Politics in the theater? Of course
How surprised I was to open Newsday to the letters page on Nov. 27 and read the headline “Theater is the wrong place for politics.”
What’s next? Comedy is the wrong place for politics? America is the wrong place for politics?
The opinions of the three letter writers show a complete lack of understanding of the history of Western theater.
From their birth in Athens, the comedies of Aristophanes were blatant satires of local politicians. The plays of William Shakespeare, John Gay’s “The Beggar’s Opera” and the dark days of the Third Reich all witnessed theater addressing politics.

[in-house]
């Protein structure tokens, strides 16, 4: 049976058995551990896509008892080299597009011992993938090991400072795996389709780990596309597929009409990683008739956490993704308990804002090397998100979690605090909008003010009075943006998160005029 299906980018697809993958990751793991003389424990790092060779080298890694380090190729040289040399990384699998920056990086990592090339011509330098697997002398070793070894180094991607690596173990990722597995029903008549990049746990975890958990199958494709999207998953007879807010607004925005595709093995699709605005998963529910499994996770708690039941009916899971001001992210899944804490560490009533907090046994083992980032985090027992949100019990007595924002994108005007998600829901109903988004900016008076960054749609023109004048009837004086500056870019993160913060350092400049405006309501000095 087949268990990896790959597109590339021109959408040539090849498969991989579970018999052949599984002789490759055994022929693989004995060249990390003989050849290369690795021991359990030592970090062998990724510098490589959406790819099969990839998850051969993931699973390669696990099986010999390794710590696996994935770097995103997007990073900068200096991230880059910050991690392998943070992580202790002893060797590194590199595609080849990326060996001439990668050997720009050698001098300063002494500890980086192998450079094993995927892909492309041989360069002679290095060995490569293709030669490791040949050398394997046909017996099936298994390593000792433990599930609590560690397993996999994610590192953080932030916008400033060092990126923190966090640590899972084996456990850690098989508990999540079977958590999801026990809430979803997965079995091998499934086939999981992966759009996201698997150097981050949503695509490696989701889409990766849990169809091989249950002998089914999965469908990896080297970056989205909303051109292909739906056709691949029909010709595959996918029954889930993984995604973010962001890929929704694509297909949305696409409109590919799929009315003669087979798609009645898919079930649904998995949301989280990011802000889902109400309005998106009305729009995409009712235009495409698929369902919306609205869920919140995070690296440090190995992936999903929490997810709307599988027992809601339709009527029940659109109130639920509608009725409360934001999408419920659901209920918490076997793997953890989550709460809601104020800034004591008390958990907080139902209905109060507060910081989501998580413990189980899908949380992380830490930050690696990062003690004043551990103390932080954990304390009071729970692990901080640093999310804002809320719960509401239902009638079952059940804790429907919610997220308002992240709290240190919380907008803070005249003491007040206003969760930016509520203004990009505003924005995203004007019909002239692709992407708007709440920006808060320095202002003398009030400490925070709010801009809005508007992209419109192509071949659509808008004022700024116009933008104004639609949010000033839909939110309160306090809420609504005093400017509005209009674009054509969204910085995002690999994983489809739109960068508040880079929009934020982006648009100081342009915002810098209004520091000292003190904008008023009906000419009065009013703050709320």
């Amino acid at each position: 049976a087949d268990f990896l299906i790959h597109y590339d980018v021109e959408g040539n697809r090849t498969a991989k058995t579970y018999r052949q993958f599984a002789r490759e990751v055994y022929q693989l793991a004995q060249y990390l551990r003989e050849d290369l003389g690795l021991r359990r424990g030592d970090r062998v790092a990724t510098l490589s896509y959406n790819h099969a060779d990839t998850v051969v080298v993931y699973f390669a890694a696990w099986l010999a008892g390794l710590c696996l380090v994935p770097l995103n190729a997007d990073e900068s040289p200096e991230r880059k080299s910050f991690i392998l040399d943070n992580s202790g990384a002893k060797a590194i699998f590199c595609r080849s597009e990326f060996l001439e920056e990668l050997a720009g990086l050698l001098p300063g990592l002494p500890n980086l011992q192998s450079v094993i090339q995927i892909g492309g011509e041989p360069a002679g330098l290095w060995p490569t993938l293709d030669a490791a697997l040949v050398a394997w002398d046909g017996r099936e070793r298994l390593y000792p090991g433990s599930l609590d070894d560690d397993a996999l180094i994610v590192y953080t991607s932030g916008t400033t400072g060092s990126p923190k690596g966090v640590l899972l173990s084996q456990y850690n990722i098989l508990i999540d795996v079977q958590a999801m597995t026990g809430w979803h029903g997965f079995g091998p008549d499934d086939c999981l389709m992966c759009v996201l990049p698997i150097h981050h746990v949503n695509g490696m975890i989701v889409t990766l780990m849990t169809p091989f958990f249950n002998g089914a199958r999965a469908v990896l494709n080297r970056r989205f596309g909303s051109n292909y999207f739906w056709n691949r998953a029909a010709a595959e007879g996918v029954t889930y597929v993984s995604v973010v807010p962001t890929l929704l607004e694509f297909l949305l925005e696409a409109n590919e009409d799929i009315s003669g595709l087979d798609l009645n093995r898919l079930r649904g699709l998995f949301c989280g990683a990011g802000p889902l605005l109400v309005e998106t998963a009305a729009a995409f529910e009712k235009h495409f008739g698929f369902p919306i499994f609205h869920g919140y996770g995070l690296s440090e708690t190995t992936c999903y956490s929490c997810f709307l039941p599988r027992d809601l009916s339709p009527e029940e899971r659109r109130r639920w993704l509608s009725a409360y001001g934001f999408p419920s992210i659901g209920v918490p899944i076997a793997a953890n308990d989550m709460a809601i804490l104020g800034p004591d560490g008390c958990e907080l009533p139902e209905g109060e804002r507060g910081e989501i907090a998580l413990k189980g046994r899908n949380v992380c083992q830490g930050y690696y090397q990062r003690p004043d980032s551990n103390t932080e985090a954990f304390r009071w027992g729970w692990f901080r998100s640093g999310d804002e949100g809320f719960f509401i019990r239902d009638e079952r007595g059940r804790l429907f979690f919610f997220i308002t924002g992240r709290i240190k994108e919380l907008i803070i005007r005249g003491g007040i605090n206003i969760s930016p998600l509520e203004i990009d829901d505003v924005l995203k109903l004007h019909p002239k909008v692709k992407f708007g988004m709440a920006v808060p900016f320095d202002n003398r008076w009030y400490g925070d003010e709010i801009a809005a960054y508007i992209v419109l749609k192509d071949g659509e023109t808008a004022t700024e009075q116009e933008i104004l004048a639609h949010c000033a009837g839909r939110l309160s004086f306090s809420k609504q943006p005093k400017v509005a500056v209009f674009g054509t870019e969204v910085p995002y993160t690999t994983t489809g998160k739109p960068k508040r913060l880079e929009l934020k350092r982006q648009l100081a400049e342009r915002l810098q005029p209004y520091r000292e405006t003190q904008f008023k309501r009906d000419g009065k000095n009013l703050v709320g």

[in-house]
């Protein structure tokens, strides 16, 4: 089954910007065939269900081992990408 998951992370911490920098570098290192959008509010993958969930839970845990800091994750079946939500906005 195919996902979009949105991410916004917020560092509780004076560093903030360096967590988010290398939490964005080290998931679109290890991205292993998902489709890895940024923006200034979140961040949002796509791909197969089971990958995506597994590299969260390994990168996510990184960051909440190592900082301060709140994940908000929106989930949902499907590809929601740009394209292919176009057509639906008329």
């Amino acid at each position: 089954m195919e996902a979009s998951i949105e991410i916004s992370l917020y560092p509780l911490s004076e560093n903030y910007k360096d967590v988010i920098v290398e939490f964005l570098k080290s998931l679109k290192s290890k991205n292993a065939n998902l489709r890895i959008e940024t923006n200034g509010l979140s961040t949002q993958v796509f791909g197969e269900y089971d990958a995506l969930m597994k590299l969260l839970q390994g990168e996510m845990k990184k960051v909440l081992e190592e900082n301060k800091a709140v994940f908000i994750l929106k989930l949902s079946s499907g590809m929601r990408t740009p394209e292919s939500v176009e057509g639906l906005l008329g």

Every tyrant has tried to suppress the theater, and often directors have had to go underground, staging historical plays that were understood by audiences to refer to the present conditions. Jean-Paul Sartre’s “The Flies” was ostensibly a retelling of the story of Orestes — but French audiences understood the flies that infested the city to represent the occupying Nazis. How disrespectful!
Did unsuspecting ticket-buyers expect a musical about the Founding Fathers to be devoid of politics?
The best of theater is always grounded in politics, as much as politics affects everybody’s life. As Vice President-elect Mike Pence so aptly put it, “That’s what freedom looks like.”
William F. Orr, Dix Hills